While we are at level 2, we might as well take a look at the alternate challenge. As usual, we are provided with `level02_alt.c`

and `level02_alt`

.

Here’s what `level02_alt.c`

looks like.

```
#include <stdio.h>
#include <stdlib.h>
#include <unistd.h>
#define answer 3.141593
void main(int argc, char **argv) {
float a = (argc - 2)?: strtod(argv[1], 0);
printf("You provided the number %f which is too ", a);
if(a < answer)
puts("low");
else if(a > answer)
puts("high");
else
execl("/bin/sh", "sh", "-p", NULL);
}
```

It seems like we just have to nail the value of answer which is defined above. Wait a minute, isn’t that too easy? Let’s try it out.

```
level2@io:/levels$ ./level02_alt 3.141593
You provided the number 3.141593 which is too low
```

Too low? Hmm. Let’s take a closer look at what we’re dealing with.

Taking a look at the manual entry for `strtod`

.

```
STRTOD(3) Linux Programmer's Manual STRTOD(3)
NAME
strtod, strtof, strtold - convert ASCII string to floating-point num-
ber
SYNOPSIS
#include <stdlib.h>
double strtod(const char *nptr, char **endptr);
float strtof(const char *nptr, char **endptr);
long double strtold(const char *nptr, char **endptr);
Feature Test Macro Requirements for glibc (see feature_test_macros(7)):
strtof(), strtold():
_XOPEN_SOURCE >= 600 || _ISOC99_SOURCE ||
_POSIX_C_SOURCE >= 200112L;
or cc -std=c99
DESCRIPTION
The strtod(), strtof(), and strtold() functions convert the initial
portion of the string pointed to by nptr to double, float, and long
double representation, respectively.
The expected form of the (initial portion of the) string is optional
leading white space as recognized by isspace(3), an optional plus
('+') or minus sign ('-') and then either (i) a decimal number, or
(ii) a hexadecimal number, or (iii) an infinity, or (iv) a NAN (not-a-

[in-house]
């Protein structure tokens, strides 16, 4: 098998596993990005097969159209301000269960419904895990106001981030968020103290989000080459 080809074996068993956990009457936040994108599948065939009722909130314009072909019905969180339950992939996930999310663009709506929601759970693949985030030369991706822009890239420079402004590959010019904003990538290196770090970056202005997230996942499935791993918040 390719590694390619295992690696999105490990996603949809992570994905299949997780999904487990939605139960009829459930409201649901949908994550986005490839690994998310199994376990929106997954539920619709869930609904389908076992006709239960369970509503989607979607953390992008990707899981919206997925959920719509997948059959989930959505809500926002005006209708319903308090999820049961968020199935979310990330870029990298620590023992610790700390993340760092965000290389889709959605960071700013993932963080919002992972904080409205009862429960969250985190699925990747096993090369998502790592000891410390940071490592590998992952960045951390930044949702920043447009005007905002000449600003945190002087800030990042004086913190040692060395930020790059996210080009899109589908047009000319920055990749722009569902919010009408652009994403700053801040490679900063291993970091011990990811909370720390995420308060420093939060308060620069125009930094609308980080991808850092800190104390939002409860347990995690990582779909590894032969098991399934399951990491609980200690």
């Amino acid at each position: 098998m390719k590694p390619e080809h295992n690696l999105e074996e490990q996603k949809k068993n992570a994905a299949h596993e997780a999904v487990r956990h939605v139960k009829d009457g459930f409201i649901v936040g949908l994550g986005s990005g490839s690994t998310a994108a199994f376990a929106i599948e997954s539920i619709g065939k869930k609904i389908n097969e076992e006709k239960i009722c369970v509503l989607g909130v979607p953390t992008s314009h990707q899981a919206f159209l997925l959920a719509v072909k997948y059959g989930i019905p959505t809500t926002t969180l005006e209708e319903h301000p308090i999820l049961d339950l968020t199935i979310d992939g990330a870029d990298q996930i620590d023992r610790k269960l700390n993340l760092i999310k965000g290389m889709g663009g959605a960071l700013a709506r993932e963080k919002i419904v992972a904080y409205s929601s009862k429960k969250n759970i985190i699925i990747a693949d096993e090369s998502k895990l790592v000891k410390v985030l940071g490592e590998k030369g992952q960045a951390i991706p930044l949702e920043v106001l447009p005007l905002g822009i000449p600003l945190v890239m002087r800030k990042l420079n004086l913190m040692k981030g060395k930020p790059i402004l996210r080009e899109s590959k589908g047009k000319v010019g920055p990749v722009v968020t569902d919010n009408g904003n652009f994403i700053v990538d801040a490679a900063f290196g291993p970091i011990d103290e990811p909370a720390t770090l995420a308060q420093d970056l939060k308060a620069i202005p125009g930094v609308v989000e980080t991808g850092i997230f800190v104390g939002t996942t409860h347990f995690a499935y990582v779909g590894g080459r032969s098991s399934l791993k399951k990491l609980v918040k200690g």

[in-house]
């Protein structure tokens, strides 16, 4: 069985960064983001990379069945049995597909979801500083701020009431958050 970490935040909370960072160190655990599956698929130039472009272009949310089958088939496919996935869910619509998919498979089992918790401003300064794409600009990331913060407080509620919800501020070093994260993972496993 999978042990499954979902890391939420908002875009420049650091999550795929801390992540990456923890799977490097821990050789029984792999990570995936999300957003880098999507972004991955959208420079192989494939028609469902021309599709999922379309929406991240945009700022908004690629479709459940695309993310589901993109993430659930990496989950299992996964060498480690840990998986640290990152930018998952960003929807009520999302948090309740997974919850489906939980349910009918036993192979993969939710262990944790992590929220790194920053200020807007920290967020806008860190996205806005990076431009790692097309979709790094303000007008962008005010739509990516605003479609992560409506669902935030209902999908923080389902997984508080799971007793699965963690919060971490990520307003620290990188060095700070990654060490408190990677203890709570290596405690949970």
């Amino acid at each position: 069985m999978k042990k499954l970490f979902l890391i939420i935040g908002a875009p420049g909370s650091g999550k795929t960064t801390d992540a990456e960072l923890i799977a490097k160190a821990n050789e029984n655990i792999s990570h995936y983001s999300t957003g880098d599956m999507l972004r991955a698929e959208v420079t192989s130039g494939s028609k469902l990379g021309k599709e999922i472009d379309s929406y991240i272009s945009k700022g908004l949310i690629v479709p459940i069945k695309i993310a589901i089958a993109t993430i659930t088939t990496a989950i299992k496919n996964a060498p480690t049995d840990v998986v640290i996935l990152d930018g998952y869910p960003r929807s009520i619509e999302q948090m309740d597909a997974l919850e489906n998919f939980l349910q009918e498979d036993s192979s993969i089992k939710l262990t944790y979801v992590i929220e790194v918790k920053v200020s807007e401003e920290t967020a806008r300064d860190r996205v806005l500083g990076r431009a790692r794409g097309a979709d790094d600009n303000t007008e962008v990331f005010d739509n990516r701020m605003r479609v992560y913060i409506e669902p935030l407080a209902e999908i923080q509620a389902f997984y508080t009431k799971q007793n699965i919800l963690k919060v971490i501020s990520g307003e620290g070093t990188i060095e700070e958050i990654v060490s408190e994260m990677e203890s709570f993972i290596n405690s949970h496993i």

number).
A decimal number consists of a nonempty sequence of decimal digits
possibly containing a radix character (decimal point, locale-depen-
dent, usually '.'), optionally followed by a decimal exponent. A dec-
imal exponent consists of an 'E' or 'e', followed by an optional plus
or minus sign, followed by a nonempty sequence of decimal digits, and
indicates multiplication by a power of 10.
A hexadecimal number consists of a "0x" or "0X" followed by a nonempty
sequence of hexadecimal digits possibly containing a radix character,
optionally followed by a binary exponent. A binary exponent consists
of a 'P' or 'p', followed by an optional plus or minus sign, followed
by a nonempty sequence of decimal digits, and indicates multiplication
by a power of 2. At least one of radix character and binary exponent
must be present.
An infinity is either "INF" or "INFINITY", disregarding case.
A NAN is "NAN" (disregarding case) optionally followed by '(', a
sequence of characters, followed by ')'. The character string speci-
fies in an implementation-dependent way the type of NAN.
RETURN VALUE
These functions return the converted value, if any.
```

`strtod`

takes in a string of various forms.

```
The expected form of the (initial portion of the) string is optional
leading white space as recognized by isspace(3), an optional plus
('+') or minus sign ('-') and then either (i) a decimal number, or
(ii) a hexadecimal number, or (iii) an infinity, or (iv) a NAN (not-a-
number).
```

It can also take in a `nan`

. How can we pass in a `nan`

?

```
A NAN is "NAN" (disregarding case) optionally followed by '(', a
sequence of characters, followed by ')'. The character string speci-
fies in an implementation-dependent way the type of NAN.
```

Okay, let’s try it out.

```
level2@io:/levels$ ./level02_alt nan
sh-4.2$ whoami
level3
sh-4.2$
```

Let’s think about it for a bit. To spawn a shell, our variable `a`

should not be less than or greater than `answer`

. If variable `a`

is not a number, it is neither less than or greater than `answer`

. Tricky.

Published on 17 Mar 2013 by *Stanley Tan*